Reporting the Vote on Women Bishops in the Church of England

A very brief note on the reporting of the recent vote on whether women should be allowed to become bishops in the Church of England.

Understandably, there has been a considerable amount of angst about the vote’s failure to pass. However, I was slightly surprised by the reporting of the issue, which has focused almost exclusively on the supporters of the motion rather than those opposed. The BBC headlines have described how Archbishop Sentamu believes there will be “women bishops in my lifetime”, how the new Archbishop of Canterbury regards it as a “grim day”, and the “tears and anger” provoked by the vote.

The result is of course controversial, and to be frank, is not one I’m personally very happy about. The vote may well have been stopped by a minority of votes*, but I’m still keen to hear more from the other side.

* For the motion to have passed, two thirds needed to vote in favour. I realise I am simplifying a bit here.

Update 22/11/12: See Thomas’s comment for a more informed view of things!

On Demand: The Need for Immediacy and the Digital Media Market

The band AC/DC have finally released their recordings on iTunes. They initially argued that their albums should not be available as individual songs, but should be listened to as complete pieces of work.

This is a view I can sympathise with – I was never particularly fussed by the Beatles until my Dad played the entirety of Abbey Road, when it suddenly all made sense. There certainly seems to be a subtle art to the ordering of tracks – had What’s the Story? (Morning Glory) opened with Don’t Look Back in Anger and followed it with Champagne Supernova, I suspect neither song would have been quite as popular.

But AC/DC’s change of heart is almost certainly due to commercial pressures. Despite all suggestions to the contrary, the now-DRM-free music of iTunes and Amazon is making huge amounts of money. Manufacturing costs are almost eliminated by the process, and the downloads are both immediate and cheap. The industry initially insisted on DRM (Digital Rights Management) software to ensure only certain devices were capable of playing a song – an effort to prevent piracy that, like many things in technology, was ultimately doomed by how often users were able to work around the restrictions imposed on them.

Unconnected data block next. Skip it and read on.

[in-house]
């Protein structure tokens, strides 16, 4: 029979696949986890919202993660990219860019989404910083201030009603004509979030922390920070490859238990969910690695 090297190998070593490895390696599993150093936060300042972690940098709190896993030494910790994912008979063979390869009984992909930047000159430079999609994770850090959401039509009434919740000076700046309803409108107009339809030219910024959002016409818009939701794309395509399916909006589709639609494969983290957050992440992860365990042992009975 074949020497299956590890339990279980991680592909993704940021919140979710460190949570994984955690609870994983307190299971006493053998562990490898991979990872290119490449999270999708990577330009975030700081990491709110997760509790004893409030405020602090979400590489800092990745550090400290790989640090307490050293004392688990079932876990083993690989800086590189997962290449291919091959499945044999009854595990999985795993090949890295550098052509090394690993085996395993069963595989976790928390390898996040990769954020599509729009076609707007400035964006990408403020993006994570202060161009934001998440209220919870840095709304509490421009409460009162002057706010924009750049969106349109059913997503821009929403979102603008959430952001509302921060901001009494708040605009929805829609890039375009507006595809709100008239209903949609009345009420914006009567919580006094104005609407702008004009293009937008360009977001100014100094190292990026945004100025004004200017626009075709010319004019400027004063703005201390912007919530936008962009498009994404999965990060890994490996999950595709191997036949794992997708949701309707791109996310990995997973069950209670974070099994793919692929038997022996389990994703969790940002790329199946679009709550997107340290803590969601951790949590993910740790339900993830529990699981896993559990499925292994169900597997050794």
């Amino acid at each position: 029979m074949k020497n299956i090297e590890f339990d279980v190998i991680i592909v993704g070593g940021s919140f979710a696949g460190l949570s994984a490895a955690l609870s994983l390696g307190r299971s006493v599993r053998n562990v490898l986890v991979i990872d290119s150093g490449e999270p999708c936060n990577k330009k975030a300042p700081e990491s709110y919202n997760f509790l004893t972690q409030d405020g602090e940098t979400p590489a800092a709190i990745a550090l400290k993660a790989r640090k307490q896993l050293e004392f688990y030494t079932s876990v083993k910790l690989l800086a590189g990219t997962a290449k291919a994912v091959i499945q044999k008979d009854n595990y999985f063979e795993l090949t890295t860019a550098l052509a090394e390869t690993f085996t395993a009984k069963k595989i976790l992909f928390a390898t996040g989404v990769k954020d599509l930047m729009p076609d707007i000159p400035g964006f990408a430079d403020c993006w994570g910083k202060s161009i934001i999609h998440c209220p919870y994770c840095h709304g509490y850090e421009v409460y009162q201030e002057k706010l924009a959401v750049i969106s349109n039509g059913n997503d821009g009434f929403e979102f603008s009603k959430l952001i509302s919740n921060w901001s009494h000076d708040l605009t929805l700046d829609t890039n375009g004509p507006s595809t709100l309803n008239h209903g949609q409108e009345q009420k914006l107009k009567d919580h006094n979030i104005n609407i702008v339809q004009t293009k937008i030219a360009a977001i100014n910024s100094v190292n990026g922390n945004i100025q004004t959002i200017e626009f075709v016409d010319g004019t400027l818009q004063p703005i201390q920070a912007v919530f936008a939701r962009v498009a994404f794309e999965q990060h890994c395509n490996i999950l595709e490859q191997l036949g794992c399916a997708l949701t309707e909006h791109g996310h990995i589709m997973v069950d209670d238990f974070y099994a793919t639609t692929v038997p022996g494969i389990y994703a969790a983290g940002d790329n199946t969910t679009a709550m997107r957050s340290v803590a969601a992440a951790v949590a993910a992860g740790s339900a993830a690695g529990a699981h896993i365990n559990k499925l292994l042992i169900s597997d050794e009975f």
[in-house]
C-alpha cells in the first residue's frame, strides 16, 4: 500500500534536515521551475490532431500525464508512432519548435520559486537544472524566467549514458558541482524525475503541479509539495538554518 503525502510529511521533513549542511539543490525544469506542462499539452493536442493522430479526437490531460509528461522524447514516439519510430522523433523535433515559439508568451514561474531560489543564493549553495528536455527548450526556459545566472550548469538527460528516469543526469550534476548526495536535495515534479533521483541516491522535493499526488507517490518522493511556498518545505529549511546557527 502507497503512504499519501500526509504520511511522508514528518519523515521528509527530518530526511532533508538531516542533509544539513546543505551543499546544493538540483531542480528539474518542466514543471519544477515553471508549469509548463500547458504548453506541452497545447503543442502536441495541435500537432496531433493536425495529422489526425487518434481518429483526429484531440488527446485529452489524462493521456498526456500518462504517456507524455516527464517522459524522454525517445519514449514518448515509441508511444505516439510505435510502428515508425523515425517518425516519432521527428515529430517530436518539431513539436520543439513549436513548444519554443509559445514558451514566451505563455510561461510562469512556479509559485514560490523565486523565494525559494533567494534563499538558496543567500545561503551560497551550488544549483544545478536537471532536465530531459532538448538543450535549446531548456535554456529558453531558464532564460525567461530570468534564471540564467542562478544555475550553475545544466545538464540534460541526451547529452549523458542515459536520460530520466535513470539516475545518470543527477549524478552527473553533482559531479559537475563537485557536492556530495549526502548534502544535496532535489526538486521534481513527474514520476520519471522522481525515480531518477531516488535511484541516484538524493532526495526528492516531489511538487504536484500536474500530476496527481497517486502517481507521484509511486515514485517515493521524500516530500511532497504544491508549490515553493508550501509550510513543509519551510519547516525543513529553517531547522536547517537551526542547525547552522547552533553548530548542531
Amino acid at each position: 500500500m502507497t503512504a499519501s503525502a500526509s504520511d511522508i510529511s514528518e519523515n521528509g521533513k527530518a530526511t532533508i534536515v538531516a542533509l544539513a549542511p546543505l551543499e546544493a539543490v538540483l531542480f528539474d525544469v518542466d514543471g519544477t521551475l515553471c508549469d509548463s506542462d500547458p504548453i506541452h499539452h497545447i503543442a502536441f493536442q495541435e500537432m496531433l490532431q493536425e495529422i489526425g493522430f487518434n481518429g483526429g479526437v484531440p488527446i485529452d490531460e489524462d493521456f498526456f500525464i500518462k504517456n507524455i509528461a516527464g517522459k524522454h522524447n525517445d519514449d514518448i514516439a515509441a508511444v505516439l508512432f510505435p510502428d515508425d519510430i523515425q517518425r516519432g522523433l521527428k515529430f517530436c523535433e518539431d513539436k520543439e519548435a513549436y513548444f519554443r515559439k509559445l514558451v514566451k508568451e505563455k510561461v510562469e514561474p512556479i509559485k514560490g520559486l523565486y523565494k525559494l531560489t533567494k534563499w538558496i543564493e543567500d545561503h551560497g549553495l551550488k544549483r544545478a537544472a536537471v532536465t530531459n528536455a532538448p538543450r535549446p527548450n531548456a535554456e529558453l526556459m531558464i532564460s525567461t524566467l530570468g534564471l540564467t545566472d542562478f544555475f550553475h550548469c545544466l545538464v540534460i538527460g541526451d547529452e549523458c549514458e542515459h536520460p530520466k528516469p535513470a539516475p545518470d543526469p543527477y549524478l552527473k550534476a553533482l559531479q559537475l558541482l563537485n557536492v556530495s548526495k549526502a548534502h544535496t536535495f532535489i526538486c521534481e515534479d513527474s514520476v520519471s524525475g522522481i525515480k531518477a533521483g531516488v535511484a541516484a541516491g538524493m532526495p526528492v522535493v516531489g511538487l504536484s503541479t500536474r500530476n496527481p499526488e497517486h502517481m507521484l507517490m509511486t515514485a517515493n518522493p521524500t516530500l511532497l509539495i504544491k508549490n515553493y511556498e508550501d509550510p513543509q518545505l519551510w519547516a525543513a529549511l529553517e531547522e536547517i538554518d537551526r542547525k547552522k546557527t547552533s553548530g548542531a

Head of Valve Software Gabe Newell once commented that piracy isn’t a price issue – it’s a service issue. He theorised that if the service was made as simple as possible with as little restriction as possible, customers were more than happy to pay for content. Whether or not it was free was not nearly as significant as how constrained the user might be, or whether the product was immediately available.

This is, in part, the cause behind Apple’s success with iTunes. Not only have they put a music store on every computer, but also on every iPad, iPhone and iPod. You can be sat on a train and decide to listen to that song you still have “on the brain”, and download it immediately.

And now, you can even download Back in Black.

The same has not yet been true of the film industry. Interestingly, the birth of digital music downloads coincided with the peak of physical formats. At 700Mb each, a CD can easily contain the information needed for an album at a reasonable quality, and double albums are rare enough that there was never a need to produce a new format.

The movie industry does not appear to have quite reached the same limit. Manufacturers constantly strive to improve the image quality, with both HD and BluRay being embraced by filmmakers. Further experiments such as 3D are ongoing, as the industry explores the question of “what’s next?” and how to best tackle piracy. We may not see any significant shift until the industry feels it is running out of options.

I’m intrigued by Mark Kermode’s suggestion that films should simply be released simultaneously in cinemas, on DVD, and in a downloadable format. This again leans towards resolving ease-of-use for the customer. Given how well this has worked out for the music industry, I can’t help but wonder if this might be the solution.

Edit-in-Place with jQuery

I’ve just released a very simple JavaScript file via GitHub which provides the basis of a Flickr-style “edit-in-place” (i.e. you hover over the item, it turns yellow, you click and it is replaced with a form without you leaving the page). The file relies on jQuery to work its magic.

You can find the repository here: https://github.com/BobLoco/Edit-in-Place-jQuery

It’s not exactly a complex script and probably needs some tidying, but I hope it’s of some use. Full credit should go to Drew McLellan at 24 Ways, who provided the original example in Prototype.js